You don’t often see stabilized wide-angle lenses. The Canon EF-S 10-18mm IS STM is one of the exceptions. Many manufacturers reason that you do not need it on lenses with such short focal lengths because you still get sharp shots at relatively long shutter times. But that, of course, does not apply for video. For that, image stabilization is more than welcome when filming by hand, even with wide angles. The Tamron is available with Canon and Nikon mounts, and neither brand has built-in image stabilization in their cameras. That makes it nice to have in this lens. Image stabilization is also nice in situations where you have to make a great effort as a photographer, like mountain climbs. Intense physical effort causes your hands to shake. And with Tamron’s VC, you still get sharp pictures then. The system works well. It creates a quieter image when filming and results in a couple stops profit when you are photographing.


MF 20170328 137 Tamron 10 24 test

The Tamron 10-24mm f/3.5-4.5 Di II VC HLD also has little trouble from flare. If you shoot into the sun, then some small reflections can appear now and then. The Tamron 10-24 is a wide-angle zoom with solid performance. The distortion is quite low. In RAW, it is no more than 1.5% barrel-shaped at 10mm and about 0.75% pin-cushion shaped at 24 mm. Around 15mm, the lens is practically neutral. If you correct the files automatically in Lightroom, then the distortion is a negligible 0.3% across the whole range.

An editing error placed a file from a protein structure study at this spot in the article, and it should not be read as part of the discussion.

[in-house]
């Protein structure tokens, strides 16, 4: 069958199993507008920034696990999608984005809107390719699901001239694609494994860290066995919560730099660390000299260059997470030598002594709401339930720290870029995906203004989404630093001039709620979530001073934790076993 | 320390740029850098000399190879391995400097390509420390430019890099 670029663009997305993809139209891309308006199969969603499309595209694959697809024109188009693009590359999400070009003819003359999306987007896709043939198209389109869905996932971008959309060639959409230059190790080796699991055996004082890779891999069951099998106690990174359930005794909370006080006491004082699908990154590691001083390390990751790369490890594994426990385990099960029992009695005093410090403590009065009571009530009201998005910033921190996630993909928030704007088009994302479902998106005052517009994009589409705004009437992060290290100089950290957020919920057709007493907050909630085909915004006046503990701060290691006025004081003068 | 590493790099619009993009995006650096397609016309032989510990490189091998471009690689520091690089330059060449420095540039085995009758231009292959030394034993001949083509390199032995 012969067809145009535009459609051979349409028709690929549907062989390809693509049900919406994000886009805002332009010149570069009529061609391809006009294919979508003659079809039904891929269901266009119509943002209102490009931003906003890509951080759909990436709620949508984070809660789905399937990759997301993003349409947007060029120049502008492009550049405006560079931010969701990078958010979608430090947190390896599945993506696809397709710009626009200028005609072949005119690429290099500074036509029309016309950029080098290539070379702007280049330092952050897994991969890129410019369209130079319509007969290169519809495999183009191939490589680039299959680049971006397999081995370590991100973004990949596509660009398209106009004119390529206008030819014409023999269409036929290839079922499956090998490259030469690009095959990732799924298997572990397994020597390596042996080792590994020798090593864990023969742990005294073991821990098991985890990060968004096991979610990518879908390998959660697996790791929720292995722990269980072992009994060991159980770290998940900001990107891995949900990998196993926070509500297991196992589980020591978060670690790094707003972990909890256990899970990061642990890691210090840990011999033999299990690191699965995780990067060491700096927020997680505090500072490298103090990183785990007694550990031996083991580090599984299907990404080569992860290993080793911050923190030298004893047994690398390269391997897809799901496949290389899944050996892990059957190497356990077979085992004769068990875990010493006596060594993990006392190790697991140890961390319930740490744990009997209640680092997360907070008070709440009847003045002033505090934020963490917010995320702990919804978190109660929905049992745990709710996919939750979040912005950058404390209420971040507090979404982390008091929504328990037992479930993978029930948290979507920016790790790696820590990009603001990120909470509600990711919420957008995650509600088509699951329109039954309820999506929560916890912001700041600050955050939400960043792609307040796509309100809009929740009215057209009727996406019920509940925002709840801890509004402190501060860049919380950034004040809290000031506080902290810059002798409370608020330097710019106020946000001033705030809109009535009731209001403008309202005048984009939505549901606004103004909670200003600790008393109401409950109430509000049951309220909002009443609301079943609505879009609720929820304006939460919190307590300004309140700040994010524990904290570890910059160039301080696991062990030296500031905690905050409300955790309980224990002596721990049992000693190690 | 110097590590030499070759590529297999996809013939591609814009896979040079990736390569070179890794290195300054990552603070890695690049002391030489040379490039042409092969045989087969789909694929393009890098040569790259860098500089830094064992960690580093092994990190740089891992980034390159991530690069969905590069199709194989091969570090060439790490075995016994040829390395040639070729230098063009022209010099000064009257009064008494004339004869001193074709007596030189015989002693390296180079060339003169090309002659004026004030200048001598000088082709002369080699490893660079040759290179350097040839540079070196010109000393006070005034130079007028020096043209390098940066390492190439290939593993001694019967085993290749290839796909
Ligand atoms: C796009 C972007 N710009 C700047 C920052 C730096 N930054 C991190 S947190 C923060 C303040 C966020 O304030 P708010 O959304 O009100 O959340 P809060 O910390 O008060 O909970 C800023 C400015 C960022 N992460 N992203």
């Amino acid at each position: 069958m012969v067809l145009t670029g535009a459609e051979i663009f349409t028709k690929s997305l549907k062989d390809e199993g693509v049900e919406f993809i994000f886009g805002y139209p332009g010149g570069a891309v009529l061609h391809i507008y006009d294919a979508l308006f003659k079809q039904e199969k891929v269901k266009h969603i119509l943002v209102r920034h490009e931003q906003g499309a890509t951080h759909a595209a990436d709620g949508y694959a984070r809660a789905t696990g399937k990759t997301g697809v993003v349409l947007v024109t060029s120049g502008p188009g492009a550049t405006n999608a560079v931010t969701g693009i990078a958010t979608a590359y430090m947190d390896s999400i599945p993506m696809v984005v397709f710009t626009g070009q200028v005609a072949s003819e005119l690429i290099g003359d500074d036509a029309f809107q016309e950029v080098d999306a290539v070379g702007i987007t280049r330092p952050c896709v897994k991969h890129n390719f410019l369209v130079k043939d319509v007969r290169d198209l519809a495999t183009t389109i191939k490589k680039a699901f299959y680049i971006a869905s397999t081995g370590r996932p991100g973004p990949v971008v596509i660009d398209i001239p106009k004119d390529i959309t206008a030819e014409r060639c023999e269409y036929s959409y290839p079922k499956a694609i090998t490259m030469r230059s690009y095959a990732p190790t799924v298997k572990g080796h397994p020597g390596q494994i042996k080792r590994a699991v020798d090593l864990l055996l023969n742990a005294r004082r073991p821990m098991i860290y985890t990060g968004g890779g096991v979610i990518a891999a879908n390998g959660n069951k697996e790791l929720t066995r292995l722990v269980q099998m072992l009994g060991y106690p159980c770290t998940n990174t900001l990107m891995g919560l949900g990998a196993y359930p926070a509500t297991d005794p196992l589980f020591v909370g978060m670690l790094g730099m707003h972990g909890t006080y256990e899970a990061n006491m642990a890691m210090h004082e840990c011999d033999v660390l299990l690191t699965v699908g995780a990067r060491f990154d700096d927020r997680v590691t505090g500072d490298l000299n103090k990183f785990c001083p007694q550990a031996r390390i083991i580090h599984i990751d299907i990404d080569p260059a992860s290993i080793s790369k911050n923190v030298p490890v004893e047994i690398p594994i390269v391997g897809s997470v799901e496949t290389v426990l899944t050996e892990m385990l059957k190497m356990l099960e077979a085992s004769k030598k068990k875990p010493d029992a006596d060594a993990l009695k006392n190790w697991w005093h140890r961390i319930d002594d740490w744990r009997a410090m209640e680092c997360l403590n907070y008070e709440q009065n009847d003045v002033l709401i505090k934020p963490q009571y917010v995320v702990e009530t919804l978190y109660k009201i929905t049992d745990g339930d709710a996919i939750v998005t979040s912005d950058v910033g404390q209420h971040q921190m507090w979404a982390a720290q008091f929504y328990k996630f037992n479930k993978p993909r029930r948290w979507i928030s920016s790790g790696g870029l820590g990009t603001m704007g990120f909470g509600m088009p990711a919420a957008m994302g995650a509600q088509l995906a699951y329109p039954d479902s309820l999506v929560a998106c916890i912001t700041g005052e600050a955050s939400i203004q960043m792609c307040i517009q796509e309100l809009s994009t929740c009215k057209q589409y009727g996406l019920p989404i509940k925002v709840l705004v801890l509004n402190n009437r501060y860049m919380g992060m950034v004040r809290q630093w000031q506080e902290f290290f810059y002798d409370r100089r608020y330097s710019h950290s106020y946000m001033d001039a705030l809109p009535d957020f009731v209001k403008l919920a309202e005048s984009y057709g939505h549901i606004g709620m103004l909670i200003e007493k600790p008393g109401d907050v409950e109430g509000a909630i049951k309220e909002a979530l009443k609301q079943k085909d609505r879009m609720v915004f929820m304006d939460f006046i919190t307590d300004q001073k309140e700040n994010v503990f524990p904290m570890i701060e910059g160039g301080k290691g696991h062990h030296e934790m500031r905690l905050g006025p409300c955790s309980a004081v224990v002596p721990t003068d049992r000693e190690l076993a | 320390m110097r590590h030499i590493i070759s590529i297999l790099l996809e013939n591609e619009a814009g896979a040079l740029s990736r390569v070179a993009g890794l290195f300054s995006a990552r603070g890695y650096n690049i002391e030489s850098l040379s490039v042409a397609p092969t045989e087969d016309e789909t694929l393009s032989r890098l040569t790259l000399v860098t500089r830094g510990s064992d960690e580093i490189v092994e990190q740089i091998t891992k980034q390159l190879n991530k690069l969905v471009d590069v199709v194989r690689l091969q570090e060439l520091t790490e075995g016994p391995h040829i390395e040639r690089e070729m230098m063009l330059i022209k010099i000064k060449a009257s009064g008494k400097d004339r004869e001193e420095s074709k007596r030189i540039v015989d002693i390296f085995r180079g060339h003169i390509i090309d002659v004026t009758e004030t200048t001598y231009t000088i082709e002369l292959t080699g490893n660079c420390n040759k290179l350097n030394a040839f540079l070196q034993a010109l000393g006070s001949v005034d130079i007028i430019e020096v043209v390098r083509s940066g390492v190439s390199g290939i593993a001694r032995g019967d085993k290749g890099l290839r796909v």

MF 20170328 161 Tamron 10 24 test

In optical performance, Tamron has taken a big step forward with this lens. With the old lens, the corners were never really good. The new lens has no problem with that. Even at full aperture, the center sharpness is good, and the corners are also already quite reasonable. The quality increases a bit more with stopping down. We did some of the test shots with the Canon M5, which has no profile for automatic correction for the Tamron. Even so, the shots looked good. You see some vignetting and a little bit of chromatic aberration, but it isn’t much. If you shoot in RAW, then it is easy to eliminate.

ConclusiON: REVIEW OF Tamron 10-24mm f/3.5-4.5 Di II VC HLD


  • Good image quality
  • Big zoom range
  • Good autofocus
  • Solidly built
  • Little distortion
  • Dust- and moisture-resistant
  • With image stabilization


  • None, really

The Tamron 10-24mm VC offers more than you might expect in this price class.

The Tamron 10-24mm f/3.5-4.5 Di II VC HLD is a very good wide-angle zoom for APS-C and DX cameras. We tested the lens on both a Canon SLR and with an adapter on the Canon M5, and the lens did very well on both. If you compare the Tamron with Canon’s wide-angle zooms, for example, then the image quality is reasonably comparable. With Canon, however, you do have to choose between the EF-S 10-22mm with (nearly) the same range without image stabilization and the EF-S 10-18mm IS STM with a smaller range with image stabilization. You do not have to make that choice with Tamron. The Tamron 10-24mm offers the biggest zoom range and image stabilization. Add in extras like low weight, weather resistance and special coatings and you have a lens that actually offers more than you might expect from a compact wide-angle zoom in this price class.